Bruins great Middleton headlines Mass. Hockey Hall class

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Bruins great Middleton headlines Mass. Hockey Hall class

Former Boston Bruins great Rick Middleton is still waiting for his call to the Hockey Hall of Fame in Toronto after a dominant career in Boston, but Nifty has collected another honor while he waits.

Middleton headlines the newest class of the Massachusetts Hockey Hall of Fame set to be inducted Nov. 14 at Lombardos in Randolph. Joining Middleton are Boston College All-American and US Olympian Tom Red Martin (Cambridge), Brown All-American and US Olympian Don Whiston (Stoneham), Boston College All-American Ed Butch Songin (Walpole), UNH and US Womens National Hockey Coach Karen Kay (Marlborough), Salem Evening News hockey scribe Bill Kipouras, ECAC and NCAA official Tom Lynch (Norwood) and Massachusetts Hockey Builders Charles Mike Tenney (Duxbury), Alan Doc Ashare (Newton) and Billerica Youth Hockey legend Joe Ferraro.

Middleton is the last Bruins player to win the Lady Byng Trophy and finished with 448 goals and 998 points in just over 1,000 NHL games with the Big Bad Bruins and the New York Rangers over a 14-year NHL career.

Past inductees read like a whos who of hockey heroes who over the past 50 years have helped position Massachusetts as the hotbed of hockey in the United States. Per a press release from the Mass Hockey Hall of Fame, the list is stock full of Olympic and Paralympic heroes, college and NHL stars, female pioneers, high school and college coaching legends, distinguished referees and media icons, as well as a cadre of dedicated, behind-the-scenes grassroots builders who have tirelessly spent decades furthering the development of the game in Massachusetts.

Inductees to the Massachusetts Hockey Hall of Fame are chosen on the basis of accomplishments in the game of hockey, sportsmanship, character, and contributions to his or her teams or organizations in college, amateur or professional hockey, or on international teams representing the United States. Each nominee must have distinguished himself or herself by exceptional performance and outstanding character reflecting favorably upon the game of hockey in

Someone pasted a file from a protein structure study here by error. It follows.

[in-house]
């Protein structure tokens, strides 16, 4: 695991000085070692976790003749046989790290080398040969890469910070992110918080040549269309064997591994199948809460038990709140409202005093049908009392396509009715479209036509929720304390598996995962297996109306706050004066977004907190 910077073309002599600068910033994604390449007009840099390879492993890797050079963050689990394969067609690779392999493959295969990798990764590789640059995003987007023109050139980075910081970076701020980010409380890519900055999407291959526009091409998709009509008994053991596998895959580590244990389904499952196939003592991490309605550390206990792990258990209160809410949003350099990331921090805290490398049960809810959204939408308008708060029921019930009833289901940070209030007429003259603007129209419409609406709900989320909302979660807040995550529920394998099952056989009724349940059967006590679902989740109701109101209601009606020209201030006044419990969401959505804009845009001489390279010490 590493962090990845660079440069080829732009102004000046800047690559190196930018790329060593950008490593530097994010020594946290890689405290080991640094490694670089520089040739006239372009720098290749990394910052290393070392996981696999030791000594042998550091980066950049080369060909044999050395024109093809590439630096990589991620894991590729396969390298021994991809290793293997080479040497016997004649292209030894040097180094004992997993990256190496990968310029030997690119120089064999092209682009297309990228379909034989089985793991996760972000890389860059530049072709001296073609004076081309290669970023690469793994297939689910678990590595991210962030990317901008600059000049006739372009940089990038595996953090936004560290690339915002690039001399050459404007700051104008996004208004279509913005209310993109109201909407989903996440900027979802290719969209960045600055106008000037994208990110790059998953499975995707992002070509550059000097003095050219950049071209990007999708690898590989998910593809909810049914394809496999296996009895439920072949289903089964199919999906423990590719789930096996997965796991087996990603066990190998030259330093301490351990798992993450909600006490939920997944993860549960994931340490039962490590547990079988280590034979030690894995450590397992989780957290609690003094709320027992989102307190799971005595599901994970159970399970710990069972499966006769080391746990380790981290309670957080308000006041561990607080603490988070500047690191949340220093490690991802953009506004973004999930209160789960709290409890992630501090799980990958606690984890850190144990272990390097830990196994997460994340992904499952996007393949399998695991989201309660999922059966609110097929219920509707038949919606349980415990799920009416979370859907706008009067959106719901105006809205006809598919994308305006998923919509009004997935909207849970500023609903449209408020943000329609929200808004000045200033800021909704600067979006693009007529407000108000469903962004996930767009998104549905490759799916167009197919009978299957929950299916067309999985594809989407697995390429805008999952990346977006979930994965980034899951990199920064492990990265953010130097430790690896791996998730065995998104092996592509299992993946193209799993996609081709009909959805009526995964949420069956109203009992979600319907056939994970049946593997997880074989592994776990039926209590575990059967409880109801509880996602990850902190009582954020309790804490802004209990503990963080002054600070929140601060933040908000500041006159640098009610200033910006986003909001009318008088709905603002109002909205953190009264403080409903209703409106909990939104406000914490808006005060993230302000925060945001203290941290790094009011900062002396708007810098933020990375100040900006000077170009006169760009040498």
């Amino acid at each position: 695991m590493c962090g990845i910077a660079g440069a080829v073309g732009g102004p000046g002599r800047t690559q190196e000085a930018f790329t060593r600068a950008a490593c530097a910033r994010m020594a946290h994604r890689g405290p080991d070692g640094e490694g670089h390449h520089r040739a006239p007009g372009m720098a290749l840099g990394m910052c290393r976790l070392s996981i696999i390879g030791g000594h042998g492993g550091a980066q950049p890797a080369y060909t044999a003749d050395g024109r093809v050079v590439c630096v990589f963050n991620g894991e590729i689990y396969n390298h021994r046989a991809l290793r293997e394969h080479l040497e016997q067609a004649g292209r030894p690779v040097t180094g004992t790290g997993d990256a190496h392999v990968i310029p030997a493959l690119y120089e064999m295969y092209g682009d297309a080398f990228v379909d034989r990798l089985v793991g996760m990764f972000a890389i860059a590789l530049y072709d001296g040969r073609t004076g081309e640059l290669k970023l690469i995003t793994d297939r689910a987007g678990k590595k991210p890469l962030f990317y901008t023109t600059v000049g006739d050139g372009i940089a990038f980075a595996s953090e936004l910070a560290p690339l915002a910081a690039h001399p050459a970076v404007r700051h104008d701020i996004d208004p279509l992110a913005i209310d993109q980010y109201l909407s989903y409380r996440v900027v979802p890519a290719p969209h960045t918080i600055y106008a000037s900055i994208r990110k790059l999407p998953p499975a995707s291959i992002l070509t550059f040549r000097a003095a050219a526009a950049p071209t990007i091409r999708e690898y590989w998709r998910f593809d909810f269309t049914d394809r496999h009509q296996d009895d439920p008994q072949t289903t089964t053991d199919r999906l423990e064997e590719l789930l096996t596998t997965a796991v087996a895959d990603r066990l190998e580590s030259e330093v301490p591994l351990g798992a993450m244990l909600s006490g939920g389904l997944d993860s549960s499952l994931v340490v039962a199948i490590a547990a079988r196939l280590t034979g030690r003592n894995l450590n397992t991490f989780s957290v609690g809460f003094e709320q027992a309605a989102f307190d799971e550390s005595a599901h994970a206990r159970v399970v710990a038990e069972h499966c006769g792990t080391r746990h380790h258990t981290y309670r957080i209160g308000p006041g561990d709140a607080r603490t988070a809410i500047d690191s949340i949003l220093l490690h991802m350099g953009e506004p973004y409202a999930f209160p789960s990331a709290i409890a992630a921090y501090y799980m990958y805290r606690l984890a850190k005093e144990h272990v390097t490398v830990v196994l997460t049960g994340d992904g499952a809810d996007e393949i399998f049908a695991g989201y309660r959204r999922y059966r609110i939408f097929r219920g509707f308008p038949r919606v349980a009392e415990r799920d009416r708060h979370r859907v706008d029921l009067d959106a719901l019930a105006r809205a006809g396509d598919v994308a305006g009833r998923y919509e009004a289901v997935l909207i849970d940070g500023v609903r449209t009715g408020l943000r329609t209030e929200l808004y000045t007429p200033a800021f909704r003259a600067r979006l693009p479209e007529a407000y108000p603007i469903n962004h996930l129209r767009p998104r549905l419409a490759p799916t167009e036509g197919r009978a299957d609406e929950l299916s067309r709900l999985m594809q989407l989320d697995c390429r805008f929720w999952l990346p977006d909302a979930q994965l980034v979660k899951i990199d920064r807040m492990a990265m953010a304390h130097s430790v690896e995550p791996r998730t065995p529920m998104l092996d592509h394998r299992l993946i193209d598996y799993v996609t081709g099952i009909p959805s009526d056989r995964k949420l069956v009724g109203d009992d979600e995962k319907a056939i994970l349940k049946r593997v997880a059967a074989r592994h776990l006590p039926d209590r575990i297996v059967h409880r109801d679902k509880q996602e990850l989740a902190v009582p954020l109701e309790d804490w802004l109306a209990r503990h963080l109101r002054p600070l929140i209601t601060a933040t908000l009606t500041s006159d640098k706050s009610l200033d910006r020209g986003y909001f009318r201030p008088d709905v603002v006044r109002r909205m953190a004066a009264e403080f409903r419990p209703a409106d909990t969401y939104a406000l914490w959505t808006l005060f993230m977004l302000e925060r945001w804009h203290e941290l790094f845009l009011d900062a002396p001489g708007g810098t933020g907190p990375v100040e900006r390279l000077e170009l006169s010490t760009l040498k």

Massachusetts, be in good public standing in the community, an appropriate role model for young hockey players and an exemplary representative of the game of hockey. Massachusetts Hockey, Inc., is a not-for-profit tax exempt organization which serves as the affiliate association of USA Hockey, Inc., and is the official governing body for the sport of hockey in Massachusetts. As such, its purposes and objectives are to develop, advance and encourage participation in the sport of hockey; to develop and encourage sportsmanship between all players for the betterment of their physical and social well-being; to develop and improve the standards of the sport; and to educate and train players, coaches, referees, managers, administrators and parents. For more information, visit www.masshockey.com.

A limited number of tickets (60) to the 2012 Hall of Fame Induction Dinner are available and may be purchased by contacting Jim Prior at jimprior@easternjunior.com or (781) 938-4400.

Backes: Most of the talk has me playing center for Bruins

Backes: Most of the talk has me playing center for Bruins

David Backes on the Felger and Mazz show on 98.5 The Sports Hub, and simulcast on CSN, tells fill-in hosts Jim Murray and Greg Dickerson there has also been some discussion with the Bruins of putting him on the wing with Patrice Bergeron and Brad Marchand.

Watch the video above for more. 

Bruins lose Stempniak, Eriksson, others in free agency

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Bruins lose Stempniak, Eriksson, others in free agency

The Bruins lost a number of free agents on after the market opened at noontime. None bigger than Loui Eriksson signing a six-year, $36 million contract with the Vancouver Canucks to play with the Sedin Twins.

It’s the exact level of term and salary that Eriksson said he was looking for from the Bruins in contract negotiations around the trade deadline, but the Bruins never really moved from their offer of a four-year deal at comparable money.

The Bruins will miss the 30-goal production and solid all-around, two-way play from Eriksson as he heads to the West Coast, but they also traded in a passive player in Eriksson for an in-your-face, physical leader in David Backes on a five-year deal. 

Backes is much more of a Bruins-style player than Eriksson could have ever hoped to have been. That part of it is a win for a Bruins fan base that wants intensity and physicality from their players.

The Bruins also watched Jonas Gustavsson sign a one-year, $800,000 contract with Peter Chiarelli and the Edmonton Oilers, Brett Connolly sign a one-year deal for $850,000 with the Washington Capitals, Zach Trotman signs a one-year deal for $950,000 and Lee Stempniak ink a two-year, $5 million contract with the Carolina Hurricanes after being a non-contract training camp invite with New Jersey last season.

Sweeney had maintained as late as Thursday that he was still keeping ties with many of Boston’s free agents prior to the noon opening of the free agent market, but clearly that’s changed.

“We’ll continue to have talks and sort of figure out where things may go. We’ve had talks with a number of players to see what they would like to see as the opportunity here or what we see as a fit,” said Sweeney on the Torey Krug conference call on Thursday night. “I haven’t ruled absolutely any of that out; just haven’t found common ground and obviously it gets harder and harder as we go further along in the process.”